x
c
(t) = modulated or transmitted signal
3e observe that the envelope of x
c
(t) has the same shape as the baseband signal x(t) provided two
re!uirements are satisfied.
, The amplitude m x(t) is always less than unity or
| m x(t) | 4
for all values of t. This condition ensures that the function % m x(t) is always positive.
3hen not satisfied, the carrier wave becomes overmodulated, resulting in carrier phase reversals and
therefore, envelope distortion. It is, therefore, apparent that by avoiding overmodulation, a one-to-one
relationship is maintained between the envelope of the A" wave and the modulating wave for all values of t.
2, The carrier fre!uency
c
is much greater than the highest fre!uency component of x(t) or

c
55 !
where ! is the message bandwidth. If this condition is not satisfied, an envelope cannot be visuali6ed
satisfactorily.
7
The envelope has the shape of x(t) providing that a, the carrier fre!uency is much greater than the rate of
variation of x(t), otherwise, an envelope cannot be visuali6ed, and b, there are no phase reversals in the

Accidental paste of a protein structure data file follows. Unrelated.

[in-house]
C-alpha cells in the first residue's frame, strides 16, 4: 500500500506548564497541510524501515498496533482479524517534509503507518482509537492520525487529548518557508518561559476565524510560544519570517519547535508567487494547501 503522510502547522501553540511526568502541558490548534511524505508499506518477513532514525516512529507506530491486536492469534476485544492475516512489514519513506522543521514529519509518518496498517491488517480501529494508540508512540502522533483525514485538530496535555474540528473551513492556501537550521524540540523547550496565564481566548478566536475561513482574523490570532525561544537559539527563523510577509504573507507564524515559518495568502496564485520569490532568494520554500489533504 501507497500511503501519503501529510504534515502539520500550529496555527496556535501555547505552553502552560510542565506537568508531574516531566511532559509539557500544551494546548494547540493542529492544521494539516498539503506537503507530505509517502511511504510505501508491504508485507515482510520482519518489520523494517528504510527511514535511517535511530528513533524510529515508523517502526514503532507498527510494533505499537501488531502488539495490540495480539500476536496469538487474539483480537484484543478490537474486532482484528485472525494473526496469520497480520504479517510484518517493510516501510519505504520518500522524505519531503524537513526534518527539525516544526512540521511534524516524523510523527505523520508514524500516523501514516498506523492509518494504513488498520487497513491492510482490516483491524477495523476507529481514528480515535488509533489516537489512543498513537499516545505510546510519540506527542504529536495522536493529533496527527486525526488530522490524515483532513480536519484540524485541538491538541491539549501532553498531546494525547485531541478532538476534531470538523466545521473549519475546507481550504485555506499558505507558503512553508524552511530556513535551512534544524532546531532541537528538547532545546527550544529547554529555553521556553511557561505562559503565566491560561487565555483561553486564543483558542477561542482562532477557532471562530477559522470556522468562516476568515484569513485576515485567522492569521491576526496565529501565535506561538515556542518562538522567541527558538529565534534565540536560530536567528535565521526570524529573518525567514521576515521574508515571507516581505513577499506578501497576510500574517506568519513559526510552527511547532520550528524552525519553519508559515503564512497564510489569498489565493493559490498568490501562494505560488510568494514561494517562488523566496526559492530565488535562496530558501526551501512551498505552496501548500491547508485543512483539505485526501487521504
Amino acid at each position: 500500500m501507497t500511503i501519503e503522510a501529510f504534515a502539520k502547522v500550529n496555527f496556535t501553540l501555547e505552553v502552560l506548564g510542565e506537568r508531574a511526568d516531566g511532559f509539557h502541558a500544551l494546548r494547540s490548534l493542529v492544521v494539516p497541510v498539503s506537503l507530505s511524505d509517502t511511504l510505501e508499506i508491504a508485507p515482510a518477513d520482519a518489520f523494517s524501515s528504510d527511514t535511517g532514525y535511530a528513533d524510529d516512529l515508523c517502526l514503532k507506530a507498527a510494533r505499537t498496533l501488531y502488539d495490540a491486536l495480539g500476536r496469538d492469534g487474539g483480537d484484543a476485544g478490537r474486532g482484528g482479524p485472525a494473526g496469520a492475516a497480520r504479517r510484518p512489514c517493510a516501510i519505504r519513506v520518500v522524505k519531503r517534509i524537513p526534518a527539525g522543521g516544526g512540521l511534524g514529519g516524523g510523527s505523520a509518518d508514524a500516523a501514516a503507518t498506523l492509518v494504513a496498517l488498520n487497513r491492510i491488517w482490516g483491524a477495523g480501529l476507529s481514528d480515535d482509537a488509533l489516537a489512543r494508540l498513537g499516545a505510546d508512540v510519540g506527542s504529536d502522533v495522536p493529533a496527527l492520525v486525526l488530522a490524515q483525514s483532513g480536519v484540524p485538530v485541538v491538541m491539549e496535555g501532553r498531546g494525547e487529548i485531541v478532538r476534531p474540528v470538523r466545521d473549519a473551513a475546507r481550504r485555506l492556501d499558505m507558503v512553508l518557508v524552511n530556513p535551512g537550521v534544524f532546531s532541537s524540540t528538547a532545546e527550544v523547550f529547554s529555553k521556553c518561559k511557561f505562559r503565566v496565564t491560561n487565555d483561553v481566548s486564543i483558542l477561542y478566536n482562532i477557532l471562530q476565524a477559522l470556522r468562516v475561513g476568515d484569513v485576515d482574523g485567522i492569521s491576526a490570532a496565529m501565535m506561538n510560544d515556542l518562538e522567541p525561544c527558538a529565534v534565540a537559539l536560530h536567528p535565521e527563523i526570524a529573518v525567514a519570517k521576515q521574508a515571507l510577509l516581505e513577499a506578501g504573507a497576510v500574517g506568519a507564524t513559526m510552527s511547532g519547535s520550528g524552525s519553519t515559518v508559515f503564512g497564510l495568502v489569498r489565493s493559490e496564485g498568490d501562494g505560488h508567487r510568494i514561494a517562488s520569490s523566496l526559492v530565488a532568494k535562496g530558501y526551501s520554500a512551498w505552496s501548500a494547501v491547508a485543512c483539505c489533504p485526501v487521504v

modulated wave, that is, the amplitude A
c
$ % m x(t)&does not go negative.
.reserving the desired relationship between envelope and message thus re!uires
c
55 ! and m .
3ith m = , 8nown as 99 percent modulation, the modulated amplitude varies between 9 and 2 A
c
.
:vermodulation, m 5 , results in carrier phase reversals and envelope distortion.
2.1.3 AM Spectrum
x
c
(t) = A
c
$ % m

x(t) &

cos
c
t
If the spectrum of the baseband signal is as shown in Figure 2.2, then, similar to /ec. 2...2 on Fre!uency
;omain <epresentation, the spectrum of the A" wave is shown in Figure 2.7.
Figure 2./ (!se0!n s-e#trum
Figure 2.1 AM s-e#trum